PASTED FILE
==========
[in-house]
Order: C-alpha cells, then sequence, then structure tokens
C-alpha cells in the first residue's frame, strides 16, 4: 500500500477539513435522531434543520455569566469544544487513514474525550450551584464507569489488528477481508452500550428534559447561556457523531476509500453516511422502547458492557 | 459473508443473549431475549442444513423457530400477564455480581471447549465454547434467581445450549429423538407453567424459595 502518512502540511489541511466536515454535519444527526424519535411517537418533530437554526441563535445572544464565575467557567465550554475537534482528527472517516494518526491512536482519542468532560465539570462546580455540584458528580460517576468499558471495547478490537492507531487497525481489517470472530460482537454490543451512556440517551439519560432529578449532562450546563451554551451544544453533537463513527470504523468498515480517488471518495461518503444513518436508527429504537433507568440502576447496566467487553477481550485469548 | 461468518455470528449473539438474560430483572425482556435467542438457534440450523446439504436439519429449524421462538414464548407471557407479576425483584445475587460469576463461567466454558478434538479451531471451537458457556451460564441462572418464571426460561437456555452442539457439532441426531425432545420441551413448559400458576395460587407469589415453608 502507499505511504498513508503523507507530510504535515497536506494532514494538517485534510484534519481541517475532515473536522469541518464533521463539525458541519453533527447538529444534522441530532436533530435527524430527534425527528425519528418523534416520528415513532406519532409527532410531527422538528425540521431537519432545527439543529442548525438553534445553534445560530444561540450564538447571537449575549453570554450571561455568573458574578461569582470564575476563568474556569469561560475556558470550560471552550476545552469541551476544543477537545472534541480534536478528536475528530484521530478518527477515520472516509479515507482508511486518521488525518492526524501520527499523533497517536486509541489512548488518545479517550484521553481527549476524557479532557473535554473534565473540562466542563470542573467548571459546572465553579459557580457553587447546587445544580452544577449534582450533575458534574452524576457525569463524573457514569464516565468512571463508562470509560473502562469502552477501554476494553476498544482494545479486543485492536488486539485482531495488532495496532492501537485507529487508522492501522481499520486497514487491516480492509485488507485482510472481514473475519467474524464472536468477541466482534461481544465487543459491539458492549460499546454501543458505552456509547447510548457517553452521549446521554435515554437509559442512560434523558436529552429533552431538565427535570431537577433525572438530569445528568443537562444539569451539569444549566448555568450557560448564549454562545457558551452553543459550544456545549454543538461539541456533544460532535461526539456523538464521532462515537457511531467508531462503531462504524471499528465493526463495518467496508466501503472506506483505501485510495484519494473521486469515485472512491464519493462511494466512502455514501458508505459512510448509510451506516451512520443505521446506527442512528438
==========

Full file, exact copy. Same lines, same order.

[in-house]
Order: C-alpha cells, then sequence, then structure tokens
C-alpha cells in the first residue's frame, strides 16, 4: 500500500477539513435522531434543520455569566469544544487513514474525550450551584464507569489488528477481508452500550428534559447561556457523531476509500453516511422502547458492557 | 459473508443473549431475549442444513423457530400477564455480581471447549465454547434467581445450549429423538407453567424459595 502518512502540511489541511466536515454535519444527526424519535411517537418533530437554526441563535445572544464565575467557567465550554475537534482528527472517516494518526491512536482519542468532560465539570462546580455540584458528580460517576468499558471495547478490537492507531487497525481489517470472530460482537454490543451512556440517551439519560432529578449532562450546563451554551451544544453533537463513527470504523468498515480517488471518495461518503444513518436508527429504537433507568440502576447496566467487553477481550485469548 | 461468518455470528449473539438474560430483572425482556435467542438457534440450523446439504436439519429449524421462538414464548407471557407479576425483584445475587460469576463461567466454558478434538479451531471451537458457556451460564441462572418464571426460561437456555452442539457439532441426531425432545420441551413448559400458576395460587407469589415453608 502507499505511504498513508503523507507530510504535515497536506494532514494538517485534510484534519481541517475532515473536522469541518464533521463539525458541519453533527447538529444534522441530532436533530435527524430527534425527528425519528418523534416520528415513532406519532409527532410531527422538528425540521431537519432545527439543529442548525438553534445553534445560530444561540450564538447571537449575549453570554450571561455568573458574578461569582470564575476563568474556569469561560475556558470550560471552550476545552469541551476544543477537545472534541480534536478528536475528530484521530478518527477515520472516509479515507482508511486518521488525518492526524501520527499523533497517536486509541489512548488518545479517550484521553481527549476524557479532557473535554473534565473540562466542563470542573467548571459546572465553579459557580457553587447546587445544580452544577449534582450533575458534574452524576457525569463524573457514569464516565468512571463508562470509560473502562469502552477501554476494553476498544482494545479486543485492536488486539485482531495488532495496532492501537485507529487508522492501522481499520486497514487491516480492509485488507485482510472481514473475519467474524464472536468477541466482534461481544465487543459491539458492549460499546454501543458505552456509547447510548457517553452521549446521554435515554437509559442512560434523558436529552429533552431538565427535570431537577433525572438530569445528568443537562444539569451539569444549566448555568450557560448564549454562545457558551452553543459550544456545549454543538461539541456533544460532535461526539456523538464521532462515537457511531467508531462503531462504524471499528465493526463495518467496508466501503472506506483505501485510495484519494473521486469515485472512491464519493462511494466512502455514501458508505459512510448509510451506516451512520443505521446506527442512528438